Dr. Matthew McMurray, gambling addiction, and the potential for treatment with psilocybin


A potential new addiction therapy may one day offer hope and help.

We don't know yet if it could be used to treat other addictions such as alcohol.

"I was 16 years old and drinking on the weekends, and by 18 I was a full-blown alcoholic because I could not stop," said Lori Kurlas.

But many say since gambling addictions can lead to feeling the way Lori Kurlas did until she got clean and sober.

“It took ten years to figure out, ‘Hey, I don't want to live anymore,’” said Kurlas.

We need research to specifically address gaming addictions.

“It’s a massive industry and there are all kinds of areas that allow for easy access,” said Dr. Jason Osborne.

Dr. Osborne is a professor in the Institute for Responsible Gaming, Lottery, and Sports at Miami University in Ohio.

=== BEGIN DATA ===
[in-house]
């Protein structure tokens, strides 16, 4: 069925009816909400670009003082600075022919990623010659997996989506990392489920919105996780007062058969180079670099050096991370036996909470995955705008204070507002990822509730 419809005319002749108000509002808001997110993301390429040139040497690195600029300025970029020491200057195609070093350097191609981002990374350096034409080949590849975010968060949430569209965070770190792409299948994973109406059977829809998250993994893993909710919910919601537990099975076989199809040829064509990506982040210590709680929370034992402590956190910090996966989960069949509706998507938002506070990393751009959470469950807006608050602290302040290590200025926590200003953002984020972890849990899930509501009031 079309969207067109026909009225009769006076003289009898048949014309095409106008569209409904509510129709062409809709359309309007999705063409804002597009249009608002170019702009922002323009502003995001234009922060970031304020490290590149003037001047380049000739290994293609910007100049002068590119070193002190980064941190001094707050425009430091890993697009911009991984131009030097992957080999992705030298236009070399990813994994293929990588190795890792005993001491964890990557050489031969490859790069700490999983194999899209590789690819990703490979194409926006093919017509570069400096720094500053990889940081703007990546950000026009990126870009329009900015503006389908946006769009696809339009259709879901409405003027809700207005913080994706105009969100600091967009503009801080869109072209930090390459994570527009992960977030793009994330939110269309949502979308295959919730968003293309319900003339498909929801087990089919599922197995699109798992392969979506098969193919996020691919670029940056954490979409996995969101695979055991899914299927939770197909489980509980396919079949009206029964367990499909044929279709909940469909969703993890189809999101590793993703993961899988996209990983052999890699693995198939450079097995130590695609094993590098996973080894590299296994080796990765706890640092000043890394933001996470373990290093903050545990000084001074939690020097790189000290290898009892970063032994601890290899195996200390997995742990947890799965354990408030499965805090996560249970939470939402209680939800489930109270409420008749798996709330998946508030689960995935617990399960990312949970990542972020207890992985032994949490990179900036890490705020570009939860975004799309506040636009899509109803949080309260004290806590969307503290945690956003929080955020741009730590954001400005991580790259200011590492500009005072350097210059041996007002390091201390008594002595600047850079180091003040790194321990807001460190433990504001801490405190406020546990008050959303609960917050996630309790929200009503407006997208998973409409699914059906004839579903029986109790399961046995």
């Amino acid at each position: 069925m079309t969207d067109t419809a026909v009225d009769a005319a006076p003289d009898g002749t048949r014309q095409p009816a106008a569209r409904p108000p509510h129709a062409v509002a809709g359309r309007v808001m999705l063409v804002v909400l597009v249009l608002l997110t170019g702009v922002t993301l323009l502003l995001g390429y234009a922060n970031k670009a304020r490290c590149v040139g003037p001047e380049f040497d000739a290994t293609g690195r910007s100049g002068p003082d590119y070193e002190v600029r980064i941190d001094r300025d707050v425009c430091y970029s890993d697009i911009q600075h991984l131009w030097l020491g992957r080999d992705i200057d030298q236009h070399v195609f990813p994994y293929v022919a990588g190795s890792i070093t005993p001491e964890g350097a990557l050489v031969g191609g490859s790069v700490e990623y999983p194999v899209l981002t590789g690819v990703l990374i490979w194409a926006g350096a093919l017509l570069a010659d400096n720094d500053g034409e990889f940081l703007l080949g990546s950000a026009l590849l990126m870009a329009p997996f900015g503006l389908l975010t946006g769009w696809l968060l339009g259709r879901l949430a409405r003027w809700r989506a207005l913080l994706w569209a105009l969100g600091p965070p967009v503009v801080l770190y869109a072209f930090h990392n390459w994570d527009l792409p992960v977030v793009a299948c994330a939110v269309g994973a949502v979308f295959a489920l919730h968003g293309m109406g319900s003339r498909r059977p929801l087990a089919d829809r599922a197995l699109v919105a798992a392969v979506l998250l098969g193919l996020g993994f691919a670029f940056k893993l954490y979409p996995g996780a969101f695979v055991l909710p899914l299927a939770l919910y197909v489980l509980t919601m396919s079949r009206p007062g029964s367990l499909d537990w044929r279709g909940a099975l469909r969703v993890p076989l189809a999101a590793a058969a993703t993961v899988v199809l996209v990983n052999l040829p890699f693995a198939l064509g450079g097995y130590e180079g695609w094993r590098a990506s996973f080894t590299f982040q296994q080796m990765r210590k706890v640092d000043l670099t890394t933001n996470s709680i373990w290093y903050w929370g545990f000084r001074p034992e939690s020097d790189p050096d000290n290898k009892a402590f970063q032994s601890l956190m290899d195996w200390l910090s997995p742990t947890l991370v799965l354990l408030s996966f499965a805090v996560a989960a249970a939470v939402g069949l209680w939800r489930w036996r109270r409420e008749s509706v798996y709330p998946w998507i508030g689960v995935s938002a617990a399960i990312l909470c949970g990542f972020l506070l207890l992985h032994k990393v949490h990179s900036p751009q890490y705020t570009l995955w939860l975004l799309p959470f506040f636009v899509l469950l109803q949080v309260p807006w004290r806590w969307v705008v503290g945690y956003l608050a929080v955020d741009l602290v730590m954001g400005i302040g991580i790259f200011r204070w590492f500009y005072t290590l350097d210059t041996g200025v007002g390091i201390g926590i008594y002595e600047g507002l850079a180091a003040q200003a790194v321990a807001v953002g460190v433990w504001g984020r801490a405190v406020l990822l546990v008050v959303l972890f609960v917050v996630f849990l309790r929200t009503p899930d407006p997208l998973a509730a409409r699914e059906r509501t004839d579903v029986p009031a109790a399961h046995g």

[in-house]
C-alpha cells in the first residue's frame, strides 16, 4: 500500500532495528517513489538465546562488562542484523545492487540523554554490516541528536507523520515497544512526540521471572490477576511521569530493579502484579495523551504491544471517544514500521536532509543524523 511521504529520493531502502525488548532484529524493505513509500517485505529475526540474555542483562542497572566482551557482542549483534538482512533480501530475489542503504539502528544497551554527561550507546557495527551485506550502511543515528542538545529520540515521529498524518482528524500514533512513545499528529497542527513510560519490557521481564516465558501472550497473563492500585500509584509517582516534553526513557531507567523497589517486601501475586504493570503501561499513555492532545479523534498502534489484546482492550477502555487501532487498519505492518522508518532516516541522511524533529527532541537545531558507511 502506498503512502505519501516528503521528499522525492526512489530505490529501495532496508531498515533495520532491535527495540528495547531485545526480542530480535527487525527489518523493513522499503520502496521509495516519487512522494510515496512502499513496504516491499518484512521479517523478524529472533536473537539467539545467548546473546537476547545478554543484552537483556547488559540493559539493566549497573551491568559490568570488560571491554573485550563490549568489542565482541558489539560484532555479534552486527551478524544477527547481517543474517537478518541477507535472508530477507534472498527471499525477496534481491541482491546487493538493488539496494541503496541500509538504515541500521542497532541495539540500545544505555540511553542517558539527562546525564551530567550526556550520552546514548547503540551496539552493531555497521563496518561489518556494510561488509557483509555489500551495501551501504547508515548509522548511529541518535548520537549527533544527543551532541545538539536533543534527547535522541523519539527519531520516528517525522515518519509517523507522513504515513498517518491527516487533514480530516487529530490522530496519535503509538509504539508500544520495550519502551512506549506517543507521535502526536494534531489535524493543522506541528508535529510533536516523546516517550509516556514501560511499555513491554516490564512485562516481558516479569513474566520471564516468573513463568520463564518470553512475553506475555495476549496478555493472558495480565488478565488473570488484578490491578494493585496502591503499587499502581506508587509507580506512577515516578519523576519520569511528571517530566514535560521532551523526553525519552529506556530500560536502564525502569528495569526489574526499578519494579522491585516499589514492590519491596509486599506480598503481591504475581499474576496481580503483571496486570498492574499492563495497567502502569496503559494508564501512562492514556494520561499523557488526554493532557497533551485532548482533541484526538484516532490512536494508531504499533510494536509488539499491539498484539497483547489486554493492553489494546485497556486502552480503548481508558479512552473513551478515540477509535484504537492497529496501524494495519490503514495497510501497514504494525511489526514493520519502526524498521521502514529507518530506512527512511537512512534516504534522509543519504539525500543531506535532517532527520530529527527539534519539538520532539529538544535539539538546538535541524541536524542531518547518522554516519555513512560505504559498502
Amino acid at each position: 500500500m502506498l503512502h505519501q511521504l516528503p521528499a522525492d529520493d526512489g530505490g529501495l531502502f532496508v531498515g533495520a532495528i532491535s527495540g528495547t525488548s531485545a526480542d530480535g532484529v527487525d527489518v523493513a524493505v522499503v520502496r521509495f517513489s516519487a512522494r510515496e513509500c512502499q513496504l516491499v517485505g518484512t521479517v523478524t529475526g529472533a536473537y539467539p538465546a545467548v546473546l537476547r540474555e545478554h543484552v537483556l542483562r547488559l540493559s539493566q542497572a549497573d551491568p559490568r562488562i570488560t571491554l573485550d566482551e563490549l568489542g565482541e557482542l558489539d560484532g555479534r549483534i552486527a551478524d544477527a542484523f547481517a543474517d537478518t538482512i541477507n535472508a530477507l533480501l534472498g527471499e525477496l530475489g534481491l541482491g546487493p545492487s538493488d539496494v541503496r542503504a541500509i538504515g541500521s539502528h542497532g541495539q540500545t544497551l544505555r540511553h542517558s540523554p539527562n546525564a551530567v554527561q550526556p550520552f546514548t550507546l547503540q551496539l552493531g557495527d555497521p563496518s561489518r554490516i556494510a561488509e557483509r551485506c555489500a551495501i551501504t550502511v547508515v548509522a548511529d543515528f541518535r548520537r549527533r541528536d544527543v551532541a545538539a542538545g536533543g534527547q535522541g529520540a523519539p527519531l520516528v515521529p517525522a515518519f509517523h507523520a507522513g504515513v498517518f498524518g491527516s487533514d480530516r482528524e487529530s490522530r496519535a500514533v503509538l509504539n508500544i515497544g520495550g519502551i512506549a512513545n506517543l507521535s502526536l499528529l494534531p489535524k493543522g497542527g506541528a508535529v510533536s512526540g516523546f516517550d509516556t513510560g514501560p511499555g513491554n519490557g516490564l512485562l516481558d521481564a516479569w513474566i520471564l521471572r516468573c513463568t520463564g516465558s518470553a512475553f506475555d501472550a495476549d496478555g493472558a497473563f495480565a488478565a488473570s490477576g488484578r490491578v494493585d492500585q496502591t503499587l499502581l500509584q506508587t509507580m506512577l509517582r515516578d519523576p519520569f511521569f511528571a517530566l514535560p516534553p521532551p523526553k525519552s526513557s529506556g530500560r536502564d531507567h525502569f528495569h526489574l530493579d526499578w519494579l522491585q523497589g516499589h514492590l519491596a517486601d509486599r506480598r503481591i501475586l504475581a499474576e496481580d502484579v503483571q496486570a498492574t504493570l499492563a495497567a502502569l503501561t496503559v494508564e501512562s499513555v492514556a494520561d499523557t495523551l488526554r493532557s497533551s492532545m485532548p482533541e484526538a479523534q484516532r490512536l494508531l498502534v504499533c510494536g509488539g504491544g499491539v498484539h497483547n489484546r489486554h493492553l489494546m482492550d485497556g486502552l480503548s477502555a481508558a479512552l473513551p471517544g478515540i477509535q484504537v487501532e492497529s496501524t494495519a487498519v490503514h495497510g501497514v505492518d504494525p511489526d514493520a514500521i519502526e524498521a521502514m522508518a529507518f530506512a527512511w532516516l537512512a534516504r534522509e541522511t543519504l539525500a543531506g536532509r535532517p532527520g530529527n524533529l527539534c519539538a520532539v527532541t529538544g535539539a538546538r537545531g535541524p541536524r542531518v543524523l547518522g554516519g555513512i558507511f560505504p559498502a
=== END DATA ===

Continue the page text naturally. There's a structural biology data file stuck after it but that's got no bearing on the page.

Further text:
He is part of a team working to provide a potential new therapy to help people gamble responsibly.

Preliminary data shows that it works, at least in rats.

“We have a rat casino in my lab, and it looks much like a normal casino might It’s got flashing lights and it plays fun sounds when you win or lose and we let our rats gamble for treats, so they get little sugar treats every time they win,” said Miami University researcher Matthew McMurray.

As you might imagine, the rats, according to McMurray, get hooked on gaming. These are not his actual research rats.

But McMurray also found, as a study from the NIH shows, a certain compound can change that. It’s called psylocibin.

It comes from magic mushrooms, but the hallucinogenic affect is taken out when given to the gambling addicted rats.

“It restores back healthy gambling, it’s not that they don’t gamble at all, it’s that they become normal, healthy gamblers just like we would ideally have people do,” said McMurray.

No word yet on when this team might be able to study this substance in people.

Dr. McMurray, a Faculty Fellow with our Institute for Responsible Gaming, Lottery, and Sport was recently interviewed for CBS-12 on the topic of addiction and how his lab is providing hope for a treatment for addictions of all types.